Last Thursday, before a packed house at the Commonwealth Club in downtown San Francisco, Adam Werbach fulfilled his promise to return after declaring Environmentalism dead and share a vision for what might emerge from the ashes of Green. Friends of Roy G. Biv will not be surprised.
The last few years, controversy has followed around Adam Werbach like a shadow. From his landmark “Is Environmentalism Dead?” speech to the work with Wal*Mart that’s left even his supporters scratching their heads, all along he’s promised that answers were coming. Answers have finally come… and in a form no less substantial than a total re-imagining of “sustainability” and a model for organizing how we tackle it as a planet.
Instead of spending the rest of this post explaining exactly what that is, here’s a full transcript of his speech and more about the platform from which he’s planning on doing his part. Yeah, it’s an advertising company—get over it. Now that we’re on the same page…
Though he namechecks Switzerland for the name Blue, it’s clear that this vision is the thoughtful and considered construct of one who has faced his demons—the IPCC reports things are worse than we’ve feared even as carbon emissions continue to rise, all the while Werbach’s been a leader in the Green movement—and emerged a wiser man. Environmentalism, despite all the dire warnings and alarm bells, has succeeded in little more than everyone feeling scared, guilty, or just angry. Now he’s ready to stop saying “the world is ending” and move from crisis to possibility.
In this way, he aligns himself with similar transformative thinkers—notably Van Jones (unfortunately, no relation). Though I haven’t heard yet if Jones endorses a “Blue” re-framing, he’s certainly been wary to define Green as limited to the organic foodfest or Prius-equals-redemption model popular among the gatekeepers of Green. His anxiety around the Eco-Apartheid that we seem determined to create and the consequences it would have on lasting sustainability are addressed by Blue in ways Green pays only lip service.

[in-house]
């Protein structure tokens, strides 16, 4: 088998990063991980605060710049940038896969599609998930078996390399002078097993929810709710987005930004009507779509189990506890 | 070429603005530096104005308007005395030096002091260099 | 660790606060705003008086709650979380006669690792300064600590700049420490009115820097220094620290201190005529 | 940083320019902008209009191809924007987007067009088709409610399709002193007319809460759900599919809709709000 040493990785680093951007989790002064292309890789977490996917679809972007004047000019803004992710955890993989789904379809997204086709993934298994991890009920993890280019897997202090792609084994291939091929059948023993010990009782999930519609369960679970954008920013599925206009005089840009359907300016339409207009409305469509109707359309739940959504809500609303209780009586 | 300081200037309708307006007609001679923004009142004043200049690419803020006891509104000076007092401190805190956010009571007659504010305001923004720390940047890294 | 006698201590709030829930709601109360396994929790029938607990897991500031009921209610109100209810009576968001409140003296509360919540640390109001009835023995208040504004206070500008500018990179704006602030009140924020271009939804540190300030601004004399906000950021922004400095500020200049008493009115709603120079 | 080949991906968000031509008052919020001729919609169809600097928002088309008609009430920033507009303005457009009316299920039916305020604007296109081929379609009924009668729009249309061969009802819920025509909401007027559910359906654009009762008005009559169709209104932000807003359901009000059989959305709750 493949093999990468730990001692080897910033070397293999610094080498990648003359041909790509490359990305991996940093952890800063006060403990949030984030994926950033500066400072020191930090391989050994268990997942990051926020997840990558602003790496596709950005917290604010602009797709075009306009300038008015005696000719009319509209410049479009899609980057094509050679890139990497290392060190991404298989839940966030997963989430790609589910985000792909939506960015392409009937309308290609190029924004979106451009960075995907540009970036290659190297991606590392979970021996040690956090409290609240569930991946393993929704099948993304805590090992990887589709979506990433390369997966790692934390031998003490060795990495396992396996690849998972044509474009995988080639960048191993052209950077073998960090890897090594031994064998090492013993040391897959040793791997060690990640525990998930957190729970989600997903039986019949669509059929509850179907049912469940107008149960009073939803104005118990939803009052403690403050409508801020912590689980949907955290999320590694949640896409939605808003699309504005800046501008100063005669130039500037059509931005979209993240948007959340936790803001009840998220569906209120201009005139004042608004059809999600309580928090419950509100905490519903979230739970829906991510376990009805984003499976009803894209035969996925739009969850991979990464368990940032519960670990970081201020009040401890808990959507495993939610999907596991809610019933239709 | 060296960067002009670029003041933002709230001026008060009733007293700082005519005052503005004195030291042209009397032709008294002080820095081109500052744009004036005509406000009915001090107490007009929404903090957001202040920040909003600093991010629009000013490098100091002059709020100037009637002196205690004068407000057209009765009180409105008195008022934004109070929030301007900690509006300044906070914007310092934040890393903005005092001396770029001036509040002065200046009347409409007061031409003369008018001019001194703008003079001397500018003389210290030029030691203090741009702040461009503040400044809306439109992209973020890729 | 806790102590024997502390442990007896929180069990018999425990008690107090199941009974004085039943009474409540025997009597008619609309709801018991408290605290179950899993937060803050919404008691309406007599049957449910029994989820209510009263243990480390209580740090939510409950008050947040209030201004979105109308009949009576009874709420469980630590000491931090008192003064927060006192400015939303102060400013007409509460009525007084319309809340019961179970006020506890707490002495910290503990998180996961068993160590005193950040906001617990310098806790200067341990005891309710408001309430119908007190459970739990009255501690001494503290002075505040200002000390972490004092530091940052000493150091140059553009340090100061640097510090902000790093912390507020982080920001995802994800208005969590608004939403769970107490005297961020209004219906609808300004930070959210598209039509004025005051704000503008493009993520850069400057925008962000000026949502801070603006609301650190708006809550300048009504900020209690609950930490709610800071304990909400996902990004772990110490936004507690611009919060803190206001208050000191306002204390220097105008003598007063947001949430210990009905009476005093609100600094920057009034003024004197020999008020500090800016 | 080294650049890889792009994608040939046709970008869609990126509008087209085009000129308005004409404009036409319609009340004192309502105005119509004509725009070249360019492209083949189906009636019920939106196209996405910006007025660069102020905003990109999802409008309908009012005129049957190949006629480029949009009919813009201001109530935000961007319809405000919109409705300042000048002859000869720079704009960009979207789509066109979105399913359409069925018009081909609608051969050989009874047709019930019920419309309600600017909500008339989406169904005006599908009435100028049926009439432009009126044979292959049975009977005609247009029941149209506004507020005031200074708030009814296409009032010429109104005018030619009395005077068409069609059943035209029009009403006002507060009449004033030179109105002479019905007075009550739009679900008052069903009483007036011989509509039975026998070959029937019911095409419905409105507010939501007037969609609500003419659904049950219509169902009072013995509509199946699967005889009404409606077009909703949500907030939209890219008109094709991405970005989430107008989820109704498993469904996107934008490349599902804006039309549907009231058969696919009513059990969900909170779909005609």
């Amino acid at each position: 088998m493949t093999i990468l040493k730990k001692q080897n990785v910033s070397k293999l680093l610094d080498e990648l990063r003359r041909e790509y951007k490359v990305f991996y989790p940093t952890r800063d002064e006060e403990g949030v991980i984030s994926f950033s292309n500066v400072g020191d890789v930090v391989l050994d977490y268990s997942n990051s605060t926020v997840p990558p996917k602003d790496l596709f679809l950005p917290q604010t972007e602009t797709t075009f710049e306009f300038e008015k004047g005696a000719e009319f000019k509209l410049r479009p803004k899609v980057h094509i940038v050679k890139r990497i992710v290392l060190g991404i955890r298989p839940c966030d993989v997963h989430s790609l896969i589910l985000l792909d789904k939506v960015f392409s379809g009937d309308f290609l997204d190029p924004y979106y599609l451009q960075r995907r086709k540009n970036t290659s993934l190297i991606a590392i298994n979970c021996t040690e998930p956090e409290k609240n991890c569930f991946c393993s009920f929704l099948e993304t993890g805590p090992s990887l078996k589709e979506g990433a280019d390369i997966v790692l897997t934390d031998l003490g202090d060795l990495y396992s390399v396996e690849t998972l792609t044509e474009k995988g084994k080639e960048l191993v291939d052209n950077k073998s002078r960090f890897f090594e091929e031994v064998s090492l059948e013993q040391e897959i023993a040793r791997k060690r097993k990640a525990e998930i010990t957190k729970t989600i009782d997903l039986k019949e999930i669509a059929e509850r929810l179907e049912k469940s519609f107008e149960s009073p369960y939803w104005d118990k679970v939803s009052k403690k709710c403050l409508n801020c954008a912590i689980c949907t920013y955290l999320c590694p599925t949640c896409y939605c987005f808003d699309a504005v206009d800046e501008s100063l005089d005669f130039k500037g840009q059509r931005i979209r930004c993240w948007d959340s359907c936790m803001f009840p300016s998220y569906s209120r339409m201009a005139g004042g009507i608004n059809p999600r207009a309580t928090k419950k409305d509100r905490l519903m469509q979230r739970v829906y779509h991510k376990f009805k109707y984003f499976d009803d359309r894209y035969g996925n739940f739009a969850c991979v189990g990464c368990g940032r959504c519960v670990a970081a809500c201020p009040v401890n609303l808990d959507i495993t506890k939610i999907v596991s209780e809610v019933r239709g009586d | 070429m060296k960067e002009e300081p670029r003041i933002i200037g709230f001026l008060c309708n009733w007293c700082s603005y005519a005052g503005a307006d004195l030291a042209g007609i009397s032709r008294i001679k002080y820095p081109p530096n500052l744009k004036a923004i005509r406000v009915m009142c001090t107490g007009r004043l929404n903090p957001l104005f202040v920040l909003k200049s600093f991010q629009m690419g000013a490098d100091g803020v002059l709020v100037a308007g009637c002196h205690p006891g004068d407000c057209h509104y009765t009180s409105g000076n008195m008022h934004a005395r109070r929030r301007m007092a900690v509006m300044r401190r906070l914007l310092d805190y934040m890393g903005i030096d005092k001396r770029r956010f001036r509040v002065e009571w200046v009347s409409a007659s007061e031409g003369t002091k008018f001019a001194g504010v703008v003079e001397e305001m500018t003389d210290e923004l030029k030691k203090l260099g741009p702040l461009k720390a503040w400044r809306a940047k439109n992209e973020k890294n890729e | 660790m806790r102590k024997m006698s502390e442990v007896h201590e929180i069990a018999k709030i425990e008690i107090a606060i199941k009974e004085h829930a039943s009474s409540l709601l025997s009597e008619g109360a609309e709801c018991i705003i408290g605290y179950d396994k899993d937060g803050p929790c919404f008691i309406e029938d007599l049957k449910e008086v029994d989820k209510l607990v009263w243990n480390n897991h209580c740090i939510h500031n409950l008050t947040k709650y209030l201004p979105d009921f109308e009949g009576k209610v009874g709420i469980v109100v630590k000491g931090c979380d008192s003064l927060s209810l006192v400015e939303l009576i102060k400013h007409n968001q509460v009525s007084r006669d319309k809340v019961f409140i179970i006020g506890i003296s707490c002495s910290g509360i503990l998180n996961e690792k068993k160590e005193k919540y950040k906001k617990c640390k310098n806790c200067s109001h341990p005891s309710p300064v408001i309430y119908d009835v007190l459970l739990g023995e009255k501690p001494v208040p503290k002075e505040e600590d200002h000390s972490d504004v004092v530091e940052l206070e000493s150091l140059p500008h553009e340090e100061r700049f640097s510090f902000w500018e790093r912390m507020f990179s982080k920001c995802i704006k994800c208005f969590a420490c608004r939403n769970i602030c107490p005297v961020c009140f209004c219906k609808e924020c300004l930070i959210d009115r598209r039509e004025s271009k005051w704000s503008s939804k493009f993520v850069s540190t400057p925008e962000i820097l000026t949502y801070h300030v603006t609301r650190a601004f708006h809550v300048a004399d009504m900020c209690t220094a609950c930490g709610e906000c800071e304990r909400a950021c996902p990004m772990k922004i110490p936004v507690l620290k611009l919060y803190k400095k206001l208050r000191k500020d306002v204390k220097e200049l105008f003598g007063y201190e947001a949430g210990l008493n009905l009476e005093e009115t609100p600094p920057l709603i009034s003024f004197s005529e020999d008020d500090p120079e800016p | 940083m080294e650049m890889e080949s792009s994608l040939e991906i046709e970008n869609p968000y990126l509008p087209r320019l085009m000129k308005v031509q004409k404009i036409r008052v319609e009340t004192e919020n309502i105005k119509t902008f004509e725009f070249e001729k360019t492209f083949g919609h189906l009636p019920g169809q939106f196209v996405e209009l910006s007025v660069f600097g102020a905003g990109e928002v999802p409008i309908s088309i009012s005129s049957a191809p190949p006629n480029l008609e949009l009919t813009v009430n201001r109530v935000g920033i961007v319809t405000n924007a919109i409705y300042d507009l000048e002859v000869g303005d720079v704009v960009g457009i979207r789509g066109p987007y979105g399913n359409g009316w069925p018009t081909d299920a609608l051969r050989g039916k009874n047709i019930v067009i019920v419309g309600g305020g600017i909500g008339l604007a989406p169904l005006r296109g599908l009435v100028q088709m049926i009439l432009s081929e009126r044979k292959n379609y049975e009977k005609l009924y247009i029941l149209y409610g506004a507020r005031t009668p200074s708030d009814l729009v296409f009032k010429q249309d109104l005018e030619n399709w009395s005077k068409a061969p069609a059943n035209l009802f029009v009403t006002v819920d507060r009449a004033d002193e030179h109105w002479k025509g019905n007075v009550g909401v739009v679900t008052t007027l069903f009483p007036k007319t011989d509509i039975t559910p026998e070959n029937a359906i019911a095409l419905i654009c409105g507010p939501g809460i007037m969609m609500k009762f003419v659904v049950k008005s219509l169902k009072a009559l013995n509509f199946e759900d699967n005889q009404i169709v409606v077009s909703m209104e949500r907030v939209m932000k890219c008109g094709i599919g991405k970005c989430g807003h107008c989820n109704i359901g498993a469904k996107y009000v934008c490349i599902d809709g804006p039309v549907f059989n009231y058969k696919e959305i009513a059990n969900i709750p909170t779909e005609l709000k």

Also sharing this vision might be Alex Steffan of Worldchanging, who recently declared that “optimism is a political act.” Indeed, Blue is accepting and positive on a scale that makes even Bright Green (which “forgoes the bleakness of protest and dissent for the energizing confidence of constructive solutions”) seem a bit dim. Blue will likely mean saying yes enthusiastically to things to which we’ve been trained as activists to say no.
I remember the conversation with Jan when she told me that her new PSP was a diet. “Really?” I asked, obviously disappointed that this born leader had chosen to go with something so…ordinary.
“What do you mean, ‘Really?’” she snapped back.
“Well, I just figured that sustainability—I said it slowly this time—has to have something to do with protecting the earth.”
Jan gave me a kind sigh. “Where do you think all that food is coming from?”
This letting go will be absolutely necessary to reach the most startling aspect of Adam’s plan. We have five years to grow Blue to one billion people (for reference, that’s about the size of the Internet). If we’re going to move at the speed necessary to address climate change, that’s the number of people we need to reach. That means we have to talk about things that address the concerns of more that just “Mac users… coastal states and college towns”. The impossible mass of the American Midwest, land of strip malls and big box stores, must in turn be joined by the waking giants of India and China and all feel as much a part of Blue as I now do.
I have to admit I think the name is unfortunate. Yes, it’s next on the spectrum but that wavelength is already well-tread by the U.S. Democratic party and yet another color name makes the “Blue is the New Green” jokes unavoidable.